Dr Chris Cantor
Three women rescued from horrific conditions
after allegedly being held as slaves for 30 years, are described by
the Metropolitan Police’s human trafficking unit as ‘highly
Raj Persaud and Peter Bruggen
What these women must have gone through may appear unimaginable,
but psychiatrists refer to this as ‘traumatic entrapment’, defined
as repeated trauma arising from a state of captivity, where the
victim is unable to flee, under the prolonged and complete control
of a perpetrator.
Only through understanding the peculiar psychology of ‘traumatic
entrapment’ can the mystery of how victims can be captive for so
long in the middle of a modern city be unravelled.
Chris Cantor and John Price, psychiatrists based in Australia
and the UK have published an investigation into the phenomenon,
arguing the key to the enigma is an ‘appeasement’ reaction. This is
hard wired into our genes and biology, and kicks in during these
kinds of extraordinary circumstances. This peculiar and
counterintuitive appeasement reaction, fundamentally contributes to
Everyone focuses on the mystery of how long term captivity can
occur in the middle of London, and in so doing miss the other
enigma, how was survival possible for so long, without being
killed, when evading that possibility on a daily basis.
This appeasement reaction explains puzzling phenomena like the
so-called ‘Stockholm syndrome’. A 1973 bank robbery and siege in
Stockholm gave its name to the term. Following release, hostages
defended their captors, while condemning police rescuers. A female
hostage developed an intimate relationship with one of her
Cantor and Price point to many examples in history; what happens
in ‘traumatic entrapment’ is a repeatable, highly patterned,
For example in 1974 Patty Hearst, an heiress, was kidnapped by a
terrorist group keeping her blindfolded in two small closets,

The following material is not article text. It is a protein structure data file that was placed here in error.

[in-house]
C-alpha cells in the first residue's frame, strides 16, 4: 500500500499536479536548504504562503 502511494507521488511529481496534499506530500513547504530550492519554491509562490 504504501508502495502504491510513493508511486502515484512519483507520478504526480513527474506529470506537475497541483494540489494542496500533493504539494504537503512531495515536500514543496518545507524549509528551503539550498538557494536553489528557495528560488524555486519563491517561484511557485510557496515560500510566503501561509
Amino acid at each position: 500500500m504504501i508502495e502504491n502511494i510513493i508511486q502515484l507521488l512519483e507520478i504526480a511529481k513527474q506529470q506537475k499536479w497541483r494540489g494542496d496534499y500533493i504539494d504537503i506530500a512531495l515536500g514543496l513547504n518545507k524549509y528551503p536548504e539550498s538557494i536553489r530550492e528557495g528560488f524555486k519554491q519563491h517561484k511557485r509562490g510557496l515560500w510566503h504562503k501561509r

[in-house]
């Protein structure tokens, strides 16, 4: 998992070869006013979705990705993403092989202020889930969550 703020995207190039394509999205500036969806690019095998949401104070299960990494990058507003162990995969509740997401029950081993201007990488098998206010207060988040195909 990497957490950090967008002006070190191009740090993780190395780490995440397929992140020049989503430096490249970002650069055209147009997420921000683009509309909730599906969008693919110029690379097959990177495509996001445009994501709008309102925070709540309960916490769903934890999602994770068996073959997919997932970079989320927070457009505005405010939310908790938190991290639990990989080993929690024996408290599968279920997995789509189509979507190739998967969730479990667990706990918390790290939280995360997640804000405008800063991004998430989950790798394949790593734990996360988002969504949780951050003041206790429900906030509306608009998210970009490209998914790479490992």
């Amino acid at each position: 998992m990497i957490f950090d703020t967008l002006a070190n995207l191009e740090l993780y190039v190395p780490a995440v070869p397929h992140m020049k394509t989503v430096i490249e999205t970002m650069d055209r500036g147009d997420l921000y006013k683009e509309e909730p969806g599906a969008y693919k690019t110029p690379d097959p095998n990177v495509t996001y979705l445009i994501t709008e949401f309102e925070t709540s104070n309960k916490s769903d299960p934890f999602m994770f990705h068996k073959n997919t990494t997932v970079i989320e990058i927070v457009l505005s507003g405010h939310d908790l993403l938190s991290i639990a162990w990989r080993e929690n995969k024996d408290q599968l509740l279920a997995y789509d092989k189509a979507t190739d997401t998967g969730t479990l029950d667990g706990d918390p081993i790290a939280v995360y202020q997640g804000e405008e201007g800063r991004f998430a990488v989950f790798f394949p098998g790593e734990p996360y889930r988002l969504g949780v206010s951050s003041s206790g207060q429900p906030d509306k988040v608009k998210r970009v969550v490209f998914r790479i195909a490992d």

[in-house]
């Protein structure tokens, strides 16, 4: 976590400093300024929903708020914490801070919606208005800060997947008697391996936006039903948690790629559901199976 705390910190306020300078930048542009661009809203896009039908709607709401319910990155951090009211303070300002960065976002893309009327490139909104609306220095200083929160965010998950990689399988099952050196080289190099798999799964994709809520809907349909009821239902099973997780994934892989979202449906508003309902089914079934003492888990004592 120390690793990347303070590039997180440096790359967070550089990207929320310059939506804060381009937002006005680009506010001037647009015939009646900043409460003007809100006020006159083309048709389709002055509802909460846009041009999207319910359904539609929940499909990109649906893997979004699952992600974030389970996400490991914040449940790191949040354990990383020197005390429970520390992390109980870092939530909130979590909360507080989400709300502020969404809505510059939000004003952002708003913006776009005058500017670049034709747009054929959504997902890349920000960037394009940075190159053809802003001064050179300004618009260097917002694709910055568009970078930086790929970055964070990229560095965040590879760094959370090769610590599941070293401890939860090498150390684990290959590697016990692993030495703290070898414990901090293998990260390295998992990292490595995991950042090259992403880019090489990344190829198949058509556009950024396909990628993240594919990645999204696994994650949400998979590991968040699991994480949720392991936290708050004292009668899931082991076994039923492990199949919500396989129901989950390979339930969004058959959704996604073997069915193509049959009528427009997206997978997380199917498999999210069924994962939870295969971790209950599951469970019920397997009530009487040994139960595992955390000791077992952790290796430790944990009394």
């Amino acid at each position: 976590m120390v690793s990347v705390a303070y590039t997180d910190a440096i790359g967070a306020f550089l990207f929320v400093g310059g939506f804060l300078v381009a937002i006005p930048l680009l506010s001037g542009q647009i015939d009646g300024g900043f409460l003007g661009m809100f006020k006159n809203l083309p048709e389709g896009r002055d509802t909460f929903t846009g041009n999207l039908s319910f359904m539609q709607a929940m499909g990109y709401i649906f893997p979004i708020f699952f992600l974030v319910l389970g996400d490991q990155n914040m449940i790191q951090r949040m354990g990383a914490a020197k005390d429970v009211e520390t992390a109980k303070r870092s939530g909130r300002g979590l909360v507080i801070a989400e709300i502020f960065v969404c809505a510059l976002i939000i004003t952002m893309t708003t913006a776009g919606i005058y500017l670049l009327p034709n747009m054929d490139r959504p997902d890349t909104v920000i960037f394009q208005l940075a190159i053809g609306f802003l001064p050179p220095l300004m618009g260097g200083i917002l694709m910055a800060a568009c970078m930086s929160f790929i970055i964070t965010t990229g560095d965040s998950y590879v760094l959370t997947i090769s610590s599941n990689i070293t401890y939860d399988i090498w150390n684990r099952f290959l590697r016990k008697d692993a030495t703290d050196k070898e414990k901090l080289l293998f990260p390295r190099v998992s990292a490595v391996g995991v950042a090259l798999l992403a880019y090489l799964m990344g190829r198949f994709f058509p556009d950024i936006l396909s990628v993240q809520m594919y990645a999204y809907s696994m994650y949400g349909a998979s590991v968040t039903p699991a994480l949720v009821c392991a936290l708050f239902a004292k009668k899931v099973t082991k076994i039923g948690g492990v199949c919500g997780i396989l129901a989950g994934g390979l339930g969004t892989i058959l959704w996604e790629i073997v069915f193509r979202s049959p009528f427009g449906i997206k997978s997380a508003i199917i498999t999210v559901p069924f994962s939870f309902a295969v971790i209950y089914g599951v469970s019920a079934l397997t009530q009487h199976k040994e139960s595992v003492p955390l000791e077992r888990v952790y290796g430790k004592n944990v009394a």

subjecting her to sensory deprivation, repeated rape and threats of
death. In 2 months she was allowed out for two baths and on ‘lucky’
days her closet was left open for fresh air. She eventually
requested to join the terrorists. But then she took part in an
infamous bank robbery on behalf of the group, for which she was
convicted, but many years later, pardoned.
Cantor and Price point out in their study published in ‘The
Australian and New Zealand Journal of Psychiatry’ that ‘traumatic
entrapment’ is in fact not that rare today, including sieges,
concentration camps, prisons, torture, kidnapping, abusive cults
and that it even arises in domestic abuse.
Captors cleverly cultivate psychologically hostile environments
involving total domination, so as to massively dis-empower victims.
Ambiguous and confusing threats will be involved which contribute
to the unpredictability of the experience, unpredictability being
one of the most potent inducers of chronic anxiety.
The psychology of the predicament emerges from a combination of
sensory deprivation, usually induced through blindfolding and
isolation, disgusting conditions, physical abuse, death threats,
powerlessness, dehumanization, general humiliation and the need to
avoid the further anger of captors.